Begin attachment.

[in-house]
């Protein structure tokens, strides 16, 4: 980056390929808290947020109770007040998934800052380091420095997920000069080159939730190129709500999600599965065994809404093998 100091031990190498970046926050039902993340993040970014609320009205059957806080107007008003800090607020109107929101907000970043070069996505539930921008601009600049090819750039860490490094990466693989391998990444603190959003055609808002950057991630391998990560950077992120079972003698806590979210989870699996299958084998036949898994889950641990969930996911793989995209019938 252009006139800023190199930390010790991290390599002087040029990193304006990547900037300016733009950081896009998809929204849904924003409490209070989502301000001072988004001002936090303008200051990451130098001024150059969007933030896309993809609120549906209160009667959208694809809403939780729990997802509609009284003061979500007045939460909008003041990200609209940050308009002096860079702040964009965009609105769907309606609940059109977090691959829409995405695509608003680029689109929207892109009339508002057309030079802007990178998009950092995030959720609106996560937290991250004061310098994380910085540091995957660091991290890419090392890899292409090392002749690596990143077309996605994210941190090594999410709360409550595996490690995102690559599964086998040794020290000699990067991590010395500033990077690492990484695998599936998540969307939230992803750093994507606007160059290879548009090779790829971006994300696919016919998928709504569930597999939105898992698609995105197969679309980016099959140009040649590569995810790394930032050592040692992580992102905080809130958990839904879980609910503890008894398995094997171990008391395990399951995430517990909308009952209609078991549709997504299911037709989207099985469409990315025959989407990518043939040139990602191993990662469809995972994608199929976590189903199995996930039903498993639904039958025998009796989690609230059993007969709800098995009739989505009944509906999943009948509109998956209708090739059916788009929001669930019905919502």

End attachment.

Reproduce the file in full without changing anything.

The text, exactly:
[in-house]
């Protein structure tokens, strides 16, 4: 980056390929808290947020109770007040998934800052380091420095997920000069080159939730190129709500999600599965065994809404093998 100091031990190498970046926050039902993340993040970014609320009205059957806080107007008003800090607020109107929101907000970043070069996505539930921008601009600049090819750039860490490094990466693989391998990444603190959003055609808002950057991630391998990560950077992120079972003698806590979210989870699996299958084998036949898994889950641990969930996911793989995209019938 252009006139800023190199930390010790991290390599002087040029990193304006990547900037300016733009950081896009998809929204849904924003409490209070989502301000001072988004001002936090303008200051990451130098001024150059969007933030896309993809609120549906209160009667959208694809809403939780729990997802509609009284003061979500007045939460909008003041990200609209940050308009002096860079702040964009965009609105769907309606609940059109977090691959829409995405695509608003680029689109929207892109009339508002057309030079802007990178998009950092995030959720609106996560937290991250004061310098994380910085540091995957660091991290890419090392890899292409090392002749690596990143077309996605994210941190090594999410709360409550595996490690995102690559599964086998040794020290000699990067991590010395500033990077690492990484695998599936998540969307939230992803750093994507606007160059290879548009090779790829971006994300696919016919998928709504569930597999939105898992698609995105197969679309980016099959140009040649590569995810790394930032050592040692992580992102905080809130958990839904879980609910503890008894398995094997171990008391395990399951995430517990909308009952209609078991549709997504299911037709989207099985469409990315025959989407990518043939040139990602191993990662469809995972994608199929976590189903199995996930039903498993639904039958025998009796989690609230059993007969709800098995009739989505009944509906999943009948509109998956209708090739059916788009929001669930019905919502």